His YouTube channel alone is an eye-opener: is a new standard for consumer technology review videos being set?

Up until about a week ago, a long-standing benchmark for ‘tech news and reviews’ videos (at least as far as I was concerned) was owned by someone who was arguably the leading pioneer of this ‘genre’ of online video: Chris Pirillo and his highly engaging and informative TL;DR (The LockerGnome Daily Report).

Chris Pirillo, tech reviewer extraordinaire

The long-established TL;DR format consists of Pirillo sitting behind a desk and reading the day’s tech news headlines from a tablet (which he sometimes holds up to show us) and then offering opinions from the perspective of one of the online world’s most well-connected and relentlessly committed consumer tech devotees.

Pirillo is an unapologetic enthusiast of the ‘digital lifestyle’, which in his case includes ‘vlogging’.

This means that he shares his daily life-experience on YouTube (which inevitably includes him and sometimes his family using consumer technology and getting involved with technology driven events, people and conferences).

Does the fact that he vlogs his digital technology lifestyle make Chris Pirillo a better reviewer?

Suddenly, despite the fact that Pirillo’s unique daily contributions remain as indispensable as ever (although it definitely needs to be said that his intensely animated, quirky and playful style is probably not to everyone’s taste) it looks as if the bar may have just been raised a notch or two.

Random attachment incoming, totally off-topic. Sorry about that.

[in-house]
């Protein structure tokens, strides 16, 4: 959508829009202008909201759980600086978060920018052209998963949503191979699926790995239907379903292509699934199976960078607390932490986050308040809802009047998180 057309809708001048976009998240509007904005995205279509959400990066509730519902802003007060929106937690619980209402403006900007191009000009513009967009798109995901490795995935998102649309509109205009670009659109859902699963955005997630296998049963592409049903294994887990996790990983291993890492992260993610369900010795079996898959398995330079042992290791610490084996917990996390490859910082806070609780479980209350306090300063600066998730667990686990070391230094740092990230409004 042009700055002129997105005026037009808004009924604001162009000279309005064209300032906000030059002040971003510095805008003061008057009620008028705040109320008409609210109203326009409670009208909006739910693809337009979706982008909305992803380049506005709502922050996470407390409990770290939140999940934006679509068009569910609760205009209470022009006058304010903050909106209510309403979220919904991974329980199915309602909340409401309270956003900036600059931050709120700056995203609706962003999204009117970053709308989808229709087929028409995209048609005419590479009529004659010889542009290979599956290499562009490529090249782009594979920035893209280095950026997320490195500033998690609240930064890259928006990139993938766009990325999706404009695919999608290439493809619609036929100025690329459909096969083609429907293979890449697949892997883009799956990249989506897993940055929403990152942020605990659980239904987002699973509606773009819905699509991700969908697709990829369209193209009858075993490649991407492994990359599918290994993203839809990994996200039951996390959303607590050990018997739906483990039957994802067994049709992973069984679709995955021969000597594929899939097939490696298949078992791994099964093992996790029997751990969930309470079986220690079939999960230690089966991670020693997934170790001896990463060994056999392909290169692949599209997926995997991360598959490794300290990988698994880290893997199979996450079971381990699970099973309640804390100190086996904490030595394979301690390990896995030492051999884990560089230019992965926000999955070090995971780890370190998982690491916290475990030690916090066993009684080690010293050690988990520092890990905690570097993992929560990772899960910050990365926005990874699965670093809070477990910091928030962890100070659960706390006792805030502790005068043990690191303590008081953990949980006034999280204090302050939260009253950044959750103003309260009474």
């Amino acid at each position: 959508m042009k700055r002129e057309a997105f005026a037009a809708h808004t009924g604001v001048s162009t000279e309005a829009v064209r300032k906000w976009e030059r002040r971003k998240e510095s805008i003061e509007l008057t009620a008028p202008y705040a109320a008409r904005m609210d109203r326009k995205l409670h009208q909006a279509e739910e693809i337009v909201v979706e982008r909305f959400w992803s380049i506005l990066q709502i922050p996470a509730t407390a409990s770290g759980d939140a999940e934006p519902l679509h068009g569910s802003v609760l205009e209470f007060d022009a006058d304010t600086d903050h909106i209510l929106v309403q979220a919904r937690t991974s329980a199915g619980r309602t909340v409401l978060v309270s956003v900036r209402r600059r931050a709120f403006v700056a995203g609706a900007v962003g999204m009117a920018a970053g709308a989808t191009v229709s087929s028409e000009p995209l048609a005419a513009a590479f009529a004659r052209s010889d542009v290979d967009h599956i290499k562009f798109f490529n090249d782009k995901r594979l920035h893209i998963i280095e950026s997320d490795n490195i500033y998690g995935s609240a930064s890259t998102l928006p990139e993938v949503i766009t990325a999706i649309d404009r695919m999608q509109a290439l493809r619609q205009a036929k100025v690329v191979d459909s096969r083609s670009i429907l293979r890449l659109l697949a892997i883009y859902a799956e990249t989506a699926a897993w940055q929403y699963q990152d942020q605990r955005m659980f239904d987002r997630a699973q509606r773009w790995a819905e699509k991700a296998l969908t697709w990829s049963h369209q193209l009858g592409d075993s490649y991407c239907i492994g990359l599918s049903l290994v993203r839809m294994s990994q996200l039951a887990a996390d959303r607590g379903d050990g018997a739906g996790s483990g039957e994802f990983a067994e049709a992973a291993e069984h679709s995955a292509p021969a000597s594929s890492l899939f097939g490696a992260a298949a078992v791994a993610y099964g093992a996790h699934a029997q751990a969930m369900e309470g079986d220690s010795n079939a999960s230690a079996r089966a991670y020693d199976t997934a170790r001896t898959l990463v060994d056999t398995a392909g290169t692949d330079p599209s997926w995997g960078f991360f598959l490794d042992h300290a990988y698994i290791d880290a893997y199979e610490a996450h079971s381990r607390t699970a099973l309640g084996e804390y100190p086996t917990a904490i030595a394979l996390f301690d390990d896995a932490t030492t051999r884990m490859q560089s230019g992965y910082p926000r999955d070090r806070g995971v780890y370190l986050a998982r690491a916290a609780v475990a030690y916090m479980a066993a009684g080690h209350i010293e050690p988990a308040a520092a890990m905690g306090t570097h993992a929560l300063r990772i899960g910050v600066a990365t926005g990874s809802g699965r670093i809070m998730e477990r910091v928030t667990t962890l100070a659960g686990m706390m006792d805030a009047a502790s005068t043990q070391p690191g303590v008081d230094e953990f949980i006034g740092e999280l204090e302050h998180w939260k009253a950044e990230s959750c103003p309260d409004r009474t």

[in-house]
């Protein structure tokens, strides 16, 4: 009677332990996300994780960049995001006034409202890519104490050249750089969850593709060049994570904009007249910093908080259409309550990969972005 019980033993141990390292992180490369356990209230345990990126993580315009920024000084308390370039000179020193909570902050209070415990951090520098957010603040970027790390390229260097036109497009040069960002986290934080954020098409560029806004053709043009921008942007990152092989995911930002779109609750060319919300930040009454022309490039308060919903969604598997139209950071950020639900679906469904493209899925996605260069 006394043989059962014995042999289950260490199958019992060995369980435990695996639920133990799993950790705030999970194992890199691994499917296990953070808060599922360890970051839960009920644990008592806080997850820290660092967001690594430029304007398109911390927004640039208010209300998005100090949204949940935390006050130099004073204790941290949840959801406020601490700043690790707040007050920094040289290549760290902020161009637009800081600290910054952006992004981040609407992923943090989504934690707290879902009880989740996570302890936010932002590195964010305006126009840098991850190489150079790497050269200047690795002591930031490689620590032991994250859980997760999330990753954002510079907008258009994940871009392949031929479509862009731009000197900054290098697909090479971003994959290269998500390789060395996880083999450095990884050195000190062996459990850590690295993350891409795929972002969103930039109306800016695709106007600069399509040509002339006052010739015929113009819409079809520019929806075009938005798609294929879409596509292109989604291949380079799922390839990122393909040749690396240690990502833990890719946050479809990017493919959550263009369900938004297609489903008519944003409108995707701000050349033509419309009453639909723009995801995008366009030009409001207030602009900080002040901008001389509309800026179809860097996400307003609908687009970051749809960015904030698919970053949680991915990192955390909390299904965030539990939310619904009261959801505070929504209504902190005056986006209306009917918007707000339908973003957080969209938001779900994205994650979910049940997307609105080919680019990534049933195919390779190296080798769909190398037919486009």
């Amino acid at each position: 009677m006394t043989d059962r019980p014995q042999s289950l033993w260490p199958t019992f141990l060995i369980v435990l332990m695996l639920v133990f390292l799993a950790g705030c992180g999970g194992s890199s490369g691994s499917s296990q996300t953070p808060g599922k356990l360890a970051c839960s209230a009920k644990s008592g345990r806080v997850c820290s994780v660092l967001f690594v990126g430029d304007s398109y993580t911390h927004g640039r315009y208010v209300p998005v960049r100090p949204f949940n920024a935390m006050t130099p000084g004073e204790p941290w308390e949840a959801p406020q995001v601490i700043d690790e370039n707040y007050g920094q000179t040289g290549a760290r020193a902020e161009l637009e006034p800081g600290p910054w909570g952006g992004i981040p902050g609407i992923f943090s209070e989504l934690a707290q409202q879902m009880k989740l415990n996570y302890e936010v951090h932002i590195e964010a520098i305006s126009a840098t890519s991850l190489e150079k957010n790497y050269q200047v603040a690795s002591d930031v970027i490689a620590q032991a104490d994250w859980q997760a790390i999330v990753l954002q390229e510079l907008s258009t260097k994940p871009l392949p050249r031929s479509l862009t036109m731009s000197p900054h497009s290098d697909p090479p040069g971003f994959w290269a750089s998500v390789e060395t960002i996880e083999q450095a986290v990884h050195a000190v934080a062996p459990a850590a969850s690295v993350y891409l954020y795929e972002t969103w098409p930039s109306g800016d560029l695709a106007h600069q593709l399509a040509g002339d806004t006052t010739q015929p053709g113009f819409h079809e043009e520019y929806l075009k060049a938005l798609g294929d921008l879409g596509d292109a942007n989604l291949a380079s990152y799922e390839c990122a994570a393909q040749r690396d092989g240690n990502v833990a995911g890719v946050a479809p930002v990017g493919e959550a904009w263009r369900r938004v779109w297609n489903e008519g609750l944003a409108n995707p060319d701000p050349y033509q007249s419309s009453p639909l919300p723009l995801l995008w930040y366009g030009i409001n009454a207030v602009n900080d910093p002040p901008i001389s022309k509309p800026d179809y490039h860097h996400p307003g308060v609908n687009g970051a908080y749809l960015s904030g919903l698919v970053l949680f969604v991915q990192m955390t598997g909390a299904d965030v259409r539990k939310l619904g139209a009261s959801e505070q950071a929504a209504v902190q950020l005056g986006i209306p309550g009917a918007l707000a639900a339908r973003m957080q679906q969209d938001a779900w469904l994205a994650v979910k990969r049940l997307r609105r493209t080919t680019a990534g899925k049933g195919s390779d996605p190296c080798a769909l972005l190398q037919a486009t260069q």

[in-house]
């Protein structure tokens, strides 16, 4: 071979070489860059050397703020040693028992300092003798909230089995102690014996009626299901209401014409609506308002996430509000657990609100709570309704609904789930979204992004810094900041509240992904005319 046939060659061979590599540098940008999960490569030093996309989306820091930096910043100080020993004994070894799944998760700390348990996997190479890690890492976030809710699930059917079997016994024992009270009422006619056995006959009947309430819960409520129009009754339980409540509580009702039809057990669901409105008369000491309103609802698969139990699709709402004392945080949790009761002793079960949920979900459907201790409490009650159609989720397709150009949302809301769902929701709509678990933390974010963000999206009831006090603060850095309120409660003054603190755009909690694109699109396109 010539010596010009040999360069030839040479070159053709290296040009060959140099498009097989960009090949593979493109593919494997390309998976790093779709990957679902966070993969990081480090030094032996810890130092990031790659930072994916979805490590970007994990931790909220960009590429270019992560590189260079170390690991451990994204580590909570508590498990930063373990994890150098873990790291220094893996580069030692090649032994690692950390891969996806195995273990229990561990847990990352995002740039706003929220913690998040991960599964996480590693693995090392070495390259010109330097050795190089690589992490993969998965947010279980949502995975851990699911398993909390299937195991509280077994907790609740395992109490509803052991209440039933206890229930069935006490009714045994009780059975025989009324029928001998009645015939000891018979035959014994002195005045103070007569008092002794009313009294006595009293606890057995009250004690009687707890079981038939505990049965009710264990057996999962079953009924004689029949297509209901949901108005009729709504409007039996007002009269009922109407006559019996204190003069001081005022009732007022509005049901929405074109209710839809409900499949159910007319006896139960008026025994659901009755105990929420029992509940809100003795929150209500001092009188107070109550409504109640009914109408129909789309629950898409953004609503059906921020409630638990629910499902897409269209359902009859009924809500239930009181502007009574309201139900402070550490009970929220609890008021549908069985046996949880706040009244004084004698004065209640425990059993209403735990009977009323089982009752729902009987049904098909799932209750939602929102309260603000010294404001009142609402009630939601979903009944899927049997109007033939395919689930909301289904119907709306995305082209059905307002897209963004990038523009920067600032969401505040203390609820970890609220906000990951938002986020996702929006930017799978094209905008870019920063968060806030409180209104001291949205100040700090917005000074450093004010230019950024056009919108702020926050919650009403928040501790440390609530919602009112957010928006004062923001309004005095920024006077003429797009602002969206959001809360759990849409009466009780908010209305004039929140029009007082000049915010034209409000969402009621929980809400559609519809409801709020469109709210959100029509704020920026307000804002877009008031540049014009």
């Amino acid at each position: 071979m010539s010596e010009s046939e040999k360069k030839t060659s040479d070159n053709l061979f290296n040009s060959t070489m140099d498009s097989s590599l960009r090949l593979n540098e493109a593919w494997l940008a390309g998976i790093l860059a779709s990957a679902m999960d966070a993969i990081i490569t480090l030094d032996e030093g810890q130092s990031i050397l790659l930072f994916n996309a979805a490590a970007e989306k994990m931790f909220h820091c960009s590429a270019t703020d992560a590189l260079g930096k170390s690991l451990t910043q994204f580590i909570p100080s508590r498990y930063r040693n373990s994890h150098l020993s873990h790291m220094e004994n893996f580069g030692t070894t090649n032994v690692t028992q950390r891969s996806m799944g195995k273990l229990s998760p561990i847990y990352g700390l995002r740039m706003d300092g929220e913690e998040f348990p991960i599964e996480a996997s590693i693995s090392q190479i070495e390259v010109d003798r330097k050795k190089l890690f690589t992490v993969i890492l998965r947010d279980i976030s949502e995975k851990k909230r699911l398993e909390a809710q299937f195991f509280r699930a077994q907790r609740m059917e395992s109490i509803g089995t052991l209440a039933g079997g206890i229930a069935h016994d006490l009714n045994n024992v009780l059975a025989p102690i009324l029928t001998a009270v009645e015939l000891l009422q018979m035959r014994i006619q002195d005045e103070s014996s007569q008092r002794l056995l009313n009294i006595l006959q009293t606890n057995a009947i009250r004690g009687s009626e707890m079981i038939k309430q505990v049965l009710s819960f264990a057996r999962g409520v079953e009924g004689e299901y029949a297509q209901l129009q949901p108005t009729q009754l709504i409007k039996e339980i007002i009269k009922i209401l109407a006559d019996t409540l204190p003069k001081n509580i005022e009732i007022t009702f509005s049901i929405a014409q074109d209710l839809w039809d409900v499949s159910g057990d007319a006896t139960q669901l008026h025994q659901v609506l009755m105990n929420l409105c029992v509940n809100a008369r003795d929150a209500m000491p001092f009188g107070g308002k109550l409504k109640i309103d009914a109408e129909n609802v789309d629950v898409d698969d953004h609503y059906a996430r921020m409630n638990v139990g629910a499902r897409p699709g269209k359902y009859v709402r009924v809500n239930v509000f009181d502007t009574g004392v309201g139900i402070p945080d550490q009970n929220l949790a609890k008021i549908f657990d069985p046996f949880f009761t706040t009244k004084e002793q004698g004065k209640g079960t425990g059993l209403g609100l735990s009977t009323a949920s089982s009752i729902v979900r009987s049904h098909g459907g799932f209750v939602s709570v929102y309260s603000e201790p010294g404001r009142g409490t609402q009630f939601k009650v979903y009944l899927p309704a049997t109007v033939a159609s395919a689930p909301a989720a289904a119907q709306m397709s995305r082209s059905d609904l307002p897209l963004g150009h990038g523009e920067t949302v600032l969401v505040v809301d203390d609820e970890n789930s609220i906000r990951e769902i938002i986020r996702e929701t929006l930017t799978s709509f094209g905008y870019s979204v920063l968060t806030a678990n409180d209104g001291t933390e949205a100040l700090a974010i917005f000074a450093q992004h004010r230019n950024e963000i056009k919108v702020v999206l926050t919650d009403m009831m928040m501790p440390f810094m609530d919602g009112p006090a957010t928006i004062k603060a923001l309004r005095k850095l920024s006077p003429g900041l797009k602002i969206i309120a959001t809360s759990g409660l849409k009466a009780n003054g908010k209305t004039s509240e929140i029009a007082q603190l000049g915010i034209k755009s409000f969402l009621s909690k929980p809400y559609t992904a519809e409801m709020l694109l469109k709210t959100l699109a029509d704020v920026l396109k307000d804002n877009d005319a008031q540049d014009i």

Marques Brownlee’s review of the much-publicised Samsung Galaxy S4 launch, whilst it was not markedly different from many other video reviews of the event in terms of content, it seems in my mind to have significantly outshone even the ‘leaders’ in the field.

Whilst Pirillo’s TL;DR is excellent for reviews, many would consider the primary sites for ‘on the spot reporting’ on consumer technology to be the leading ‘tech blogs’ such as TheVerge and Engadget (although I find myself watching Pirillo’s TL;DR more often than the others).

Brownlee seemed to me to bring a depth of insight (for example his personal take on the implications of Samsung’s potentially pivotal move away from its long-established emphasis upon hardware improvements towards ‘doing magic tricks with software’: he’s obviously not the only one talking about this aspect, but he just seems to me to intuitively contextualise it a bit more effectively than most) which immediately gave me the unmistakable impression that he deserves serious consideration for a place among the leading reviewers in this field.

It was this which, when combined with both the overall quality of his presentation and the higher than average production values (even though sometimes the image quality did occasionally seem just a tiny bit soft for HD) of the video, seemed to me to be setting a new standard for this kind of video.

Ladies and Gentlemen of the consumer tech appreciation community, in my opinion, from this day forth, failing to watch Marques Brownlee videos may leave you decidedly under-served in terms of your daily diet of news and reviews.

A intriguing Brownlee statistic

At the time of writing, according to this source Brownlee is ranked number 2 in the United States among just under 5 million US members of Google+ in terms of being ‘Most Engaging This Month (by Comments)’.